Should we defund school police? I'm a teacher and I'm torn about how to keep kids safe.
Good teachers believe in the power of reason and love. But can we really expect that reason and love will always protect our students? Of course not.
On Feb. 22, 1996, fifth-grade teacher Alfredo Perez was in the Figueroa Street Elementary School library when a bullet crashed through a window and struck him in the head. His ultimate survival was miraculous. The lasting trauma on him and the students who saw him fall and bleed on the floor is incalculable.
A few years later, one of those students was in my English class. I had no idea until almost the end of the school year that she’d witnessed her fifth-grade teacher being shot in the head by a stray bullet from the urban nightmare that surrounded the campus. Her disposition seemed not dissimilar from her peers – a reminder, I realized, of how many students had been traumatized by the violence around them, along with poverty, drug addiction and mass incarceration.
When students talk about gangs and gang violence, they almost always display wariness and outright hostility toward police. Some kids speak about them as if they are yet another gang, one without well marked territory a teenager could avoid and with the power of the government and the prison system behind it. As for school police, many students view them as a menace and not much of a real protection. The girl who’d seen Alfredo Perez was shot was quick to point out the inability of school police to protect kids from the most serious dangers in their lives.
Football teams and mutual respect
So I was not surprised last summer when the union to which I belong supported and then voted to defund the Los Angeles Unified School District police (a demand the school board ignored) or that the nearby Pomona School District has now resolved to replace police on their campuses with “proctors trained in de-escalation methods.”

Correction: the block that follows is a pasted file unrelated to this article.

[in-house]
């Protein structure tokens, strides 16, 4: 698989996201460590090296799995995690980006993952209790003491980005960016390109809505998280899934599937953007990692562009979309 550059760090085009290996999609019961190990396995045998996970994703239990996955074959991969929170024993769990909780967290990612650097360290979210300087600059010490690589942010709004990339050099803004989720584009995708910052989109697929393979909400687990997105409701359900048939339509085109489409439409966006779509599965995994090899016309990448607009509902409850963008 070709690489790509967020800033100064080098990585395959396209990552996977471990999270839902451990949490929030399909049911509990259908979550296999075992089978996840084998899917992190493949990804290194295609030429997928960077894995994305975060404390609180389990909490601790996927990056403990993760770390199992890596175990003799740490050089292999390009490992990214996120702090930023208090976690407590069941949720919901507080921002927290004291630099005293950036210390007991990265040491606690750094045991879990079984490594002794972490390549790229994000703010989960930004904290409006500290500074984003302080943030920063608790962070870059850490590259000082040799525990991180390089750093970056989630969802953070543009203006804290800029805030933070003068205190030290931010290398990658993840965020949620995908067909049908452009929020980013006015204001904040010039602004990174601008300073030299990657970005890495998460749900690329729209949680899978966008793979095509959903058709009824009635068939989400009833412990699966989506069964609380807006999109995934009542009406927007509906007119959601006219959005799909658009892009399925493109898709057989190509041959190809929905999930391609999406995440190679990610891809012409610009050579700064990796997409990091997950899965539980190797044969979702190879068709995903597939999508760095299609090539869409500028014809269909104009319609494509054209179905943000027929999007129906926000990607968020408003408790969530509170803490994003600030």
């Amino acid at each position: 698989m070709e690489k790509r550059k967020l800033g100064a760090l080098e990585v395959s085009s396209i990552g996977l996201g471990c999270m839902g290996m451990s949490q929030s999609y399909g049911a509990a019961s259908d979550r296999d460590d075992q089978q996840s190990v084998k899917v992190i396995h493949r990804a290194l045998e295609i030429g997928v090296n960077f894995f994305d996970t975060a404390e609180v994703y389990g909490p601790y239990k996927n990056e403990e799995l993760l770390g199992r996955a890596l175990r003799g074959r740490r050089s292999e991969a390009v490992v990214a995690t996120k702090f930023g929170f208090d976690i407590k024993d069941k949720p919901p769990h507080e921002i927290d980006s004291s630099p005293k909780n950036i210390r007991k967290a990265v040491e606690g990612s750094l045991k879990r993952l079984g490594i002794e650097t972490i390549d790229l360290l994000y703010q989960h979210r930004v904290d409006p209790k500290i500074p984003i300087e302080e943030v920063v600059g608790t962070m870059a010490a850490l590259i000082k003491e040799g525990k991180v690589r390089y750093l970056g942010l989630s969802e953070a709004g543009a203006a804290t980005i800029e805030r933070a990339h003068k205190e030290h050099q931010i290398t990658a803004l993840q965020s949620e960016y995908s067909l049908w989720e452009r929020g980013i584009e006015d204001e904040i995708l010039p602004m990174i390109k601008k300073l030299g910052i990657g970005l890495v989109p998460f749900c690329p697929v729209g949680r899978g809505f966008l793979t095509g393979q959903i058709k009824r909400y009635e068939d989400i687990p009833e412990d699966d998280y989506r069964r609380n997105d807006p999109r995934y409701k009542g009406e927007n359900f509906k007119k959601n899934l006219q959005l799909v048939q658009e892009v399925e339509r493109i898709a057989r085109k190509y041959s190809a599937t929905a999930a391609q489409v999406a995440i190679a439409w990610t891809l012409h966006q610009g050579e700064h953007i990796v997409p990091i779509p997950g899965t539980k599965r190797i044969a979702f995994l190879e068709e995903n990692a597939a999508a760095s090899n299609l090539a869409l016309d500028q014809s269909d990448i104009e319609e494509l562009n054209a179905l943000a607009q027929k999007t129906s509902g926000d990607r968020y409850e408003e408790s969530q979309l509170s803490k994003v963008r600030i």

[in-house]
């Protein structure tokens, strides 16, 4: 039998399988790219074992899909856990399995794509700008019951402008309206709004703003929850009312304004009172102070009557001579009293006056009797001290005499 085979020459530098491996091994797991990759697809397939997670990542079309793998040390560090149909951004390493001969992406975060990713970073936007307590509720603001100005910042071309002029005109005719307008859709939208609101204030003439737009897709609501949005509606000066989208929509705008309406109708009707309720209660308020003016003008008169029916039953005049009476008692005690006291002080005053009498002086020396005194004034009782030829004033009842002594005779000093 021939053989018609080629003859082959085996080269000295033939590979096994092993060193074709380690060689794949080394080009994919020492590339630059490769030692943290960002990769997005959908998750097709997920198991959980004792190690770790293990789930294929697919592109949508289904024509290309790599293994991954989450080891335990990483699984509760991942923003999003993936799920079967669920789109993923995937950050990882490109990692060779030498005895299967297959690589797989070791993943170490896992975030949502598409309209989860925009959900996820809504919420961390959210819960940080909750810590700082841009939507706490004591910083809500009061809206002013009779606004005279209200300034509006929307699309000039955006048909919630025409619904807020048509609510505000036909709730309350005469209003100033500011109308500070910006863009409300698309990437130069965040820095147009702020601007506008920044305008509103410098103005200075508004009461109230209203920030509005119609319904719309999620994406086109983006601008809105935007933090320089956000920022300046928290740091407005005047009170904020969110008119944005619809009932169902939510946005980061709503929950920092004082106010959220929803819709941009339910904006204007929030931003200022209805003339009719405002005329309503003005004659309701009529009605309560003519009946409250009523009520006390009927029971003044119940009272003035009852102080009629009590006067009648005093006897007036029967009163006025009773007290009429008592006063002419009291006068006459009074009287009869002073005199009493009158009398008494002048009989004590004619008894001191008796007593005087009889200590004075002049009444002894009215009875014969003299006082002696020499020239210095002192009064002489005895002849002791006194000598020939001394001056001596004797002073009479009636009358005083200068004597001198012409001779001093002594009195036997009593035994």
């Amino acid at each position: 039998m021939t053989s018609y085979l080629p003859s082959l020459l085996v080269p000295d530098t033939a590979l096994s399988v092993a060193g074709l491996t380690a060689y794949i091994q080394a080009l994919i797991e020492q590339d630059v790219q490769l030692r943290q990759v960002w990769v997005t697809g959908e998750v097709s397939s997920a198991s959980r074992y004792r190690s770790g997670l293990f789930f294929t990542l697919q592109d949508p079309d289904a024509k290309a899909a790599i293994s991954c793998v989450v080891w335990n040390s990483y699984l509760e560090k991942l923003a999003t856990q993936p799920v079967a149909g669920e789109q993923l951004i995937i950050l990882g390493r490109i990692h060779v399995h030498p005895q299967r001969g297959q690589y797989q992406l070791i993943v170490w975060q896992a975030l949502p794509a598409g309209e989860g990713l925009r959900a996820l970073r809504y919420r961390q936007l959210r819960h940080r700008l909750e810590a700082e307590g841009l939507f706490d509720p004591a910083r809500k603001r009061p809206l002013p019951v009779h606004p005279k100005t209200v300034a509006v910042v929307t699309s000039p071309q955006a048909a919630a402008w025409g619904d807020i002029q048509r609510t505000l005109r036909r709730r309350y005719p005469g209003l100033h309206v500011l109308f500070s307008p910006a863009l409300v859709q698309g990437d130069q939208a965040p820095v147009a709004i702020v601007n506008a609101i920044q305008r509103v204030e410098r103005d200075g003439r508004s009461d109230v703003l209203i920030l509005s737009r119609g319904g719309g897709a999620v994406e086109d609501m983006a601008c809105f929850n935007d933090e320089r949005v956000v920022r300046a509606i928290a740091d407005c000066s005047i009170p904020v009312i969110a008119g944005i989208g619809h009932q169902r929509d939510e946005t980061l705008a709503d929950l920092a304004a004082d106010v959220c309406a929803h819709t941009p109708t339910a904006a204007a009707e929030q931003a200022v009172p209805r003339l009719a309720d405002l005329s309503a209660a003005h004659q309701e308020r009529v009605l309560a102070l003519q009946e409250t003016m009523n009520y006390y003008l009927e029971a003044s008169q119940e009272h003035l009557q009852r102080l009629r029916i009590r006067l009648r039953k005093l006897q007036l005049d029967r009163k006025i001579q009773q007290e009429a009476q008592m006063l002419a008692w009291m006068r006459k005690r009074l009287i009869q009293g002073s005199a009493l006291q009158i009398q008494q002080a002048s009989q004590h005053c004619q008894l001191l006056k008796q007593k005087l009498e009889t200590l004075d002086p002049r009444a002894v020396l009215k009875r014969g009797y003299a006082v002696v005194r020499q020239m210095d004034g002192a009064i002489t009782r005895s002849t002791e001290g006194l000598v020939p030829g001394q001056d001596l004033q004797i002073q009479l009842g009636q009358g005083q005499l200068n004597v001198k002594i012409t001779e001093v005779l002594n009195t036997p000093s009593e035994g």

Quite a few of my former students, including some who expressed those unfavorable views on police, now work in law enforcement. Not surprisingly, their views on police and policing have evolved, and they are no longer proponents of defunding. As one of them – Christopher Baker, a senior lead officer with the Los Angeles Police Department – said to me not long after the murder of George Floyd, fixing the system requires investment.
I responded that "defund" was the wrong word anyway. This should be about reallocating resources so that police officers with guns aren’t asked to do the work of social workers or other mental health professionals – or educators.
Chris asked me whether I would feel more or less safe without school police. I told him I wasn’t entirely sure and then mentioned something a school police officer had once told me – that the high schools with the fewest problems are the ones with a strong football program. Football players regulate other students and the coach regulates those players.
To me that suggests school safety, more than anything, flows from the school culture, and that a safe school starts with teachers in the classroom. Our goal should be to provide a classroom environment of mutual respect to go along with a meaningful and compelling education.